The Making of Routeshuffle 🚀

A new website for generating random routes for running, walking and biking on the fly, made by a high school runner

Towards the end of last summer, I had thought of an idea for a random route generator. I had run almost everyday that summer and it was hard to pick out which roads and trails I was going to run on. Especially since I had been in LA, San Francisco and Minneapolis, I mostly just ran in blocks around the hotels we stayed at because I didn’t know the cities well.

In a few weeks, I had an idea of what I was going to build. I didn’t really know how to code, besides a basic knowledge of HTML, CSS and JS. Here’s a simple mockup of what I had at first:

Yikes is right

Then I started actually building something. Picking out a name was the hard part, I couldn’t pick between Routefit or Routeshuffle. The latter seemed better because it sort of described what the website would do. In early November I had this done:

Looks and works good!

But then I thought about monetization. How could I make money from this? Ads was an idea. But they’re ugly and I wouldn’t make much. A premium plan sounded better. I was venturing into the server side of things, something I had no clue about. I went with Node JS because I already knew basic JS from building the front end.

Thanks for the picture, Mom…

I got organized and made a plan about what the premium plan would include. For an extra fee, users could get an account to export routes to services like Google Maps and Komoot, download as GPX and KML files, and schedule reminders to use their routes.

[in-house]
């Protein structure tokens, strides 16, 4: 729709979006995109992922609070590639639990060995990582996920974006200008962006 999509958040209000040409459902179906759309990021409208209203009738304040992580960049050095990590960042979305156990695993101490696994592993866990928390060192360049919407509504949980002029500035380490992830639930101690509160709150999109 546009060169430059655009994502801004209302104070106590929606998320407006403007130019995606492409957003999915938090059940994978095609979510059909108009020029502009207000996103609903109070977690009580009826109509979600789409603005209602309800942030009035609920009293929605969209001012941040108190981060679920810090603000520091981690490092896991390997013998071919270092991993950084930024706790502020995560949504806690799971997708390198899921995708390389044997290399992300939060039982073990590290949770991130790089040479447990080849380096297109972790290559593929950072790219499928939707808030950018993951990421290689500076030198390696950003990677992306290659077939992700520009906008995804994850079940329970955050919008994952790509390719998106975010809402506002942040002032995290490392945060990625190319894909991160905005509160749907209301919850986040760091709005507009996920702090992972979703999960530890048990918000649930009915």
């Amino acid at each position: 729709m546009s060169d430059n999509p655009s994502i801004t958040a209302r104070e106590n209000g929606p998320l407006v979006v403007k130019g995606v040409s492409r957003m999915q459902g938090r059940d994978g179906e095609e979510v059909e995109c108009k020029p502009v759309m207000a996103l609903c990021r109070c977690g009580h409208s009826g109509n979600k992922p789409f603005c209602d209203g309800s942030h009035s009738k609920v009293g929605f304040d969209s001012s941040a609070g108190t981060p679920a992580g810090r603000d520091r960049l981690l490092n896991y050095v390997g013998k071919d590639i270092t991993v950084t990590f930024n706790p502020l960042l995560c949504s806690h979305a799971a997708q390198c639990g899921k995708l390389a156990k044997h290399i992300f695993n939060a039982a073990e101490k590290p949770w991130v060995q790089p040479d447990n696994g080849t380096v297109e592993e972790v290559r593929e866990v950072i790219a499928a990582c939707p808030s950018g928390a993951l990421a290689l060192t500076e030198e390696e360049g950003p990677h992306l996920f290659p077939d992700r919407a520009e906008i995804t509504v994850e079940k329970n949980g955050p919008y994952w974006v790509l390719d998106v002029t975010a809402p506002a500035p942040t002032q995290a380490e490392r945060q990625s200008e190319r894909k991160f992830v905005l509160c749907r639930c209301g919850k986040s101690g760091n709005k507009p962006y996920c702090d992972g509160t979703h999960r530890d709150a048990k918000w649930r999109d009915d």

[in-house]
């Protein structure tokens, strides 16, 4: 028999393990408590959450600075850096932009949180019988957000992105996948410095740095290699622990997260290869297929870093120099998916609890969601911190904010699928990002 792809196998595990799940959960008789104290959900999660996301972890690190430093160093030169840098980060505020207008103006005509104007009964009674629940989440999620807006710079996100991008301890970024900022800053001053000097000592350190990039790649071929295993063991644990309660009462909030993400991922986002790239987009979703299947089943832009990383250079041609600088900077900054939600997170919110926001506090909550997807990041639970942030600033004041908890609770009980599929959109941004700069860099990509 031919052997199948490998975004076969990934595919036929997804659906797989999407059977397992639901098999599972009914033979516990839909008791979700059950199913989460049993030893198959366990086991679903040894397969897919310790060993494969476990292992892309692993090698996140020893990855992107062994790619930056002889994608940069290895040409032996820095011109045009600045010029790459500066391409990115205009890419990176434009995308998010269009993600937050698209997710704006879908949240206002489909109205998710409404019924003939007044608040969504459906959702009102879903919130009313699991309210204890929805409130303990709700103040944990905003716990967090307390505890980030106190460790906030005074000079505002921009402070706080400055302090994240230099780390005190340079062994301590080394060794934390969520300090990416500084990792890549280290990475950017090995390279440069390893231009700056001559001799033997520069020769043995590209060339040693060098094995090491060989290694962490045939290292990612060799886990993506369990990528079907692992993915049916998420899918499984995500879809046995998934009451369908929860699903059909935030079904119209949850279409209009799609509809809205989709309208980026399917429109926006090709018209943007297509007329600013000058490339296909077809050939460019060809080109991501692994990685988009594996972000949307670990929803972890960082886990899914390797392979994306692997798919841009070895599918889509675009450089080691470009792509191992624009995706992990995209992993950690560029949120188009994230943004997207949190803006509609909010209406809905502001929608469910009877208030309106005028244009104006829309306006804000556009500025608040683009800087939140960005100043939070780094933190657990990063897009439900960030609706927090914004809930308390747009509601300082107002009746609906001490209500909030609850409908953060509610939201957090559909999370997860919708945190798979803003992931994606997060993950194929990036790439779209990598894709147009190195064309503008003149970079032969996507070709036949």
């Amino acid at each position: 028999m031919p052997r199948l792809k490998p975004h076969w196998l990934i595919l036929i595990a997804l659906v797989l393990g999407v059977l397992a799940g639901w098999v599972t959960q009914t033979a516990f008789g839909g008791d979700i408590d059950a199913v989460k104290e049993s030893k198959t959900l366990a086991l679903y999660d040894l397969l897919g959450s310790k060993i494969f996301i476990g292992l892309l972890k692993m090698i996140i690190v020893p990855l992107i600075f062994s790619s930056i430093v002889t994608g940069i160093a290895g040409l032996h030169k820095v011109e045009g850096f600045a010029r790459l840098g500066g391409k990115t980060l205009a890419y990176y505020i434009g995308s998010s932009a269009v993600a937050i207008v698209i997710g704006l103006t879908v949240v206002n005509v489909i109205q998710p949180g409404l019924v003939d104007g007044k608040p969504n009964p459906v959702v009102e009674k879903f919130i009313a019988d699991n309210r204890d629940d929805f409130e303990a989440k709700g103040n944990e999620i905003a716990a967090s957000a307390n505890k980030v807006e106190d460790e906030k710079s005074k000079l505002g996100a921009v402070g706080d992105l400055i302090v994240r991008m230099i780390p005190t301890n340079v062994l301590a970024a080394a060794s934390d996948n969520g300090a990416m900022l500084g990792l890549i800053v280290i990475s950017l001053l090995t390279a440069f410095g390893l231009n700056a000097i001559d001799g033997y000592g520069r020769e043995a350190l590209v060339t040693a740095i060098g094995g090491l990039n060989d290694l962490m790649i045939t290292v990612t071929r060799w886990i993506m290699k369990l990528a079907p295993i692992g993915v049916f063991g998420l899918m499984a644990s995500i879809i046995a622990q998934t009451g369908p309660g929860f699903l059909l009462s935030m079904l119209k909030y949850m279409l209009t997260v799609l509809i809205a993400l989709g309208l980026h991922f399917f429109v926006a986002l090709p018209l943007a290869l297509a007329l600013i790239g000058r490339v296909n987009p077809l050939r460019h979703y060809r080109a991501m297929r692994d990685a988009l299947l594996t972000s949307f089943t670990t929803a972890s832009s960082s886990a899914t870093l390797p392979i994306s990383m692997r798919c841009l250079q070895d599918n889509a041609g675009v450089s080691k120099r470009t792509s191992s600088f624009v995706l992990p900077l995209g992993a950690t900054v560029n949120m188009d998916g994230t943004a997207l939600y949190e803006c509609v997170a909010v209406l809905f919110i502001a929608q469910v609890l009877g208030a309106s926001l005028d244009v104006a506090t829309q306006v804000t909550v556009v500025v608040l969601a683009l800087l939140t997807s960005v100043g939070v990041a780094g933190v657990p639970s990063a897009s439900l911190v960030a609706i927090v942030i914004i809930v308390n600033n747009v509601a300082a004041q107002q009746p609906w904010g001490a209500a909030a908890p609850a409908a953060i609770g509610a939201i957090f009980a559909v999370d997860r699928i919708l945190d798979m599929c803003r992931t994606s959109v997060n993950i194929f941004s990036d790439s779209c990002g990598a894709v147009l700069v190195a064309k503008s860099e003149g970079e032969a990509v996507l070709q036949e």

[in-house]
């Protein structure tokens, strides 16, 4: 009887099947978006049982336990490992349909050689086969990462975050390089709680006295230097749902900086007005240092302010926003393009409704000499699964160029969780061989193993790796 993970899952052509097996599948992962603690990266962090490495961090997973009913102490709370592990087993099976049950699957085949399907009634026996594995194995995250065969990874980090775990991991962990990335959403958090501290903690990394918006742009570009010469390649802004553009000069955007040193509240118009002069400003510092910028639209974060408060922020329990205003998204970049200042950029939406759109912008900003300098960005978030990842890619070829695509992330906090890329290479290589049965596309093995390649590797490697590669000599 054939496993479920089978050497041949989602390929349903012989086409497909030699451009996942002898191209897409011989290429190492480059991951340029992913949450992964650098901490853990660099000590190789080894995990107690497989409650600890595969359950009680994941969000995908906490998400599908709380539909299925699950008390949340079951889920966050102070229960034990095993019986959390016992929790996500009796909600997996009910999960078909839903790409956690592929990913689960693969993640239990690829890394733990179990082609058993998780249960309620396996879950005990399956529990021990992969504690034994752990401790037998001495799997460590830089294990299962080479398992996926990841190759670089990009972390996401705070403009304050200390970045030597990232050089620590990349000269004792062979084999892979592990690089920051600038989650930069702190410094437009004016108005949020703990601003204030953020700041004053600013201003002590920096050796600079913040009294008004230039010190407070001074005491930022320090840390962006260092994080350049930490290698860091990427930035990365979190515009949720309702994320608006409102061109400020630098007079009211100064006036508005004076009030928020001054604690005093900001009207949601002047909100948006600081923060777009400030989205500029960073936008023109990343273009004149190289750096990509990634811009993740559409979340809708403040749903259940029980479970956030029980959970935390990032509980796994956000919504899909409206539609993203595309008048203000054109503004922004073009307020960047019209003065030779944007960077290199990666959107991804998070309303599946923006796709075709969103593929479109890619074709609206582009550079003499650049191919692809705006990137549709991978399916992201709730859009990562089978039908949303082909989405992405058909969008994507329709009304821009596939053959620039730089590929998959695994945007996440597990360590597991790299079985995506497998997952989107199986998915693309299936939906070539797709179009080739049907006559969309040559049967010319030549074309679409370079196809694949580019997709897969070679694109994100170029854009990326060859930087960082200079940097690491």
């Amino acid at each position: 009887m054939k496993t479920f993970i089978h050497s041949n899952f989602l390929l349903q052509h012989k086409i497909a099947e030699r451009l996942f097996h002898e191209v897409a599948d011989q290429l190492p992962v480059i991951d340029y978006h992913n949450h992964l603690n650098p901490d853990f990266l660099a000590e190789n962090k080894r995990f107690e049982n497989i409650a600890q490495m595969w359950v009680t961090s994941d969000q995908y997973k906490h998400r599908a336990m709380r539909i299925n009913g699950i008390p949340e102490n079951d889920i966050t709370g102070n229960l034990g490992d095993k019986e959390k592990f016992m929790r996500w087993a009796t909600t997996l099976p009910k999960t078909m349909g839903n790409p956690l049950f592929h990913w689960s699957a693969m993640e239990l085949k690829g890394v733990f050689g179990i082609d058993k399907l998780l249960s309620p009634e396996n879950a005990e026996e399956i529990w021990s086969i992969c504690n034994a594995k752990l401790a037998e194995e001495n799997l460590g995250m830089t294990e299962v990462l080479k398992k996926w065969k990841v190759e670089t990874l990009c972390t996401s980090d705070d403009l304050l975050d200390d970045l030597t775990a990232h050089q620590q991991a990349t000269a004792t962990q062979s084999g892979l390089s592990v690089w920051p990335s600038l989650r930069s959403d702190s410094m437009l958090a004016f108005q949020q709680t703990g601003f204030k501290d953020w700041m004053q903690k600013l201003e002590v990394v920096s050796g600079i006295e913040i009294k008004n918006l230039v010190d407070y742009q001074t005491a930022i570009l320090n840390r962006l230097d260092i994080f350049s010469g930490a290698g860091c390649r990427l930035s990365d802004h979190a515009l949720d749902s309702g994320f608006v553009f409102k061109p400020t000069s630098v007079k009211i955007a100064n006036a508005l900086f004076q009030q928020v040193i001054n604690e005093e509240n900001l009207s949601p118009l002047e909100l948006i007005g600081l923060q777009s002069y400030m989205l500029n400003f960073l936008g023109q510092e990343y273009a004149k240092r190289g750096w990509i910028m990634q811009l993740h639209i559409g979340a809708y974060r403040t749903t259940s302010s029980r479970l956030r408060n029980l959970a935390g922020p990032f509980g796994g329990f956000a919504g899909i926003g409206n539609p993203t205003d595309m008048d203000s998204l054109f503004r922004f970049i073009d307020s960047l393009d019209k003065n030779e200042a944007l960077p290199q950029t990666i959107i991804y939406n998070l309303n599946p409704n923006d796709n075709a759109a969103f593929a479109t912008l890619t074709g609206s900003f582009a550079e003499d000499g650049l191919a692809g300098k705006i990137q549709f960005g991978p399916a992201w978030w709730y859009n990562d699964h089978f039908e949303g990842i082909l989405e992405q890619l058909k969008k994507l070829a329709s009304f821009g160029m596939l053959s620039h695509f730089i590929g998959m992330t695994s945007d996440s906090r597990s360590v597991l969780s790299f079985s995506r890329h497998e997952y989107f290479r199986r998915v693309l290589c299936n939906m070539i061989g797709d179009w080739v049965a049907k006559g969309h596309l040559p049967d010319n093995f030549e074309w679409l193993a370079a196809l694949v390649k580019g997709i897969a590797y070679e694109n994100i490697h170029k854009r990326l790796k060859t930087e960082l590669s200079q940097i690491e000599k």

Node was actually simpler than I thought to set everything up. I coded straight into Glitch, an awesome free web editor for Node projects I wish more people knew about. Making a todo list at the end of the day with things to do the next day helped to get back to work when I woke up.

The Saved page for premium users

I finished the premium plan ahead of schedule, so I added an extra feature called Infinity. It lets users setup routes to be created and emailed automatically at certain times and days of the week! Without even going to the website, you can be both reminded to run and given a route to use.

A screenshot of the Infinity setup page

Now that Routeshuffle is finally finished, I can’t wait to see what everyone thinks. Try Routeshuffle now for yourself, and let me know if you have any feedback or suggestions!

The final look of the homepage, and as it looks currently